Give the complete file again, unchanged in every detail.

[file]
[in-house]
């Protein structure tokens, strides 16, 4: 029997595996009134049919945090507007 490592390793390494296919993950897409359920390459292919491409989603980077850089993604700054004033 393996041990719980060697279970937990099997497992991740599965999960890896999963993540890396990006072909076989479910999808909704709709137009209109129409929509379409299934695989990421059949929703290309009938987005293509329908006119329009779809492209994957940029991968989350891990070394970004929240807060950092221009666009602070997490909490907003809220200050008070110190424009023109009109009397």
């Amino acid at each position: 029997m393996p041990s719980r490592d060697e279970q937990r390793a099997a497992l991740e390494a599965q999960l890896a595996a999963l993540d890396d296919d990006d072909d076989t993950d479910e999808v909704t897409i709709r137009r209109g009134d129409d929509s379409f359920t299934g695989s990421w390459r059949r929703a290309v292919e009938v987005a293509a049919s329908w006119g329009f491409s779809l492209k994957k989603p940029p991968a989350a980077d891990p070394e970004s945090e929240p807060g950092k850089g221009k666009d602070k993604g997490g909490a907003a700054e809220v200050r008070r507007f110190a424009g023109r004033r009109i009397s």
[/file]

[in-house]
């Protein structure tokens, strides 16, 4: 029997595996009134049919945090507007 490592390793390494296919993950897409359920390459292919491409989603980077850089993604700054004033 393996041990719980060697279970937990099997497992991740599965999960890896999963993540890396990006072909076989479910999808909704709709137009209109129409929509379409299934695989990421059949929703290309009938987005293509329908006119329009779809492209994957940029991968989350891990070394970004929240807060950092221009666009602070997490909490907003809220200050008070110190424009023109009109009397």
């Amino acid at each position: 029997m393996p041990s719980r490592d060697e279970q937990r390793a099997a497992l991740e390494a599965q999960l890896a595996a999963l993540d890396d296919d990006d072909d076989t993950d479910e999808v909704t897409i709709r137009r209109g009134d129409d929509s379409f359920t299934g695989s990421w390459r059949r929703a290309v292919e009938v987005a293509a049919s329908w006119g329009f491409s779809l492209k994957k989603p940029p991968a989350a980077d891990p070394e970004s945090e929240p807060g950092k850089g221009k666009d602070k993604g997490g909490a907003a700054e809220v200050r008070r507007f110190a424009g023109r004033r009109i009397s």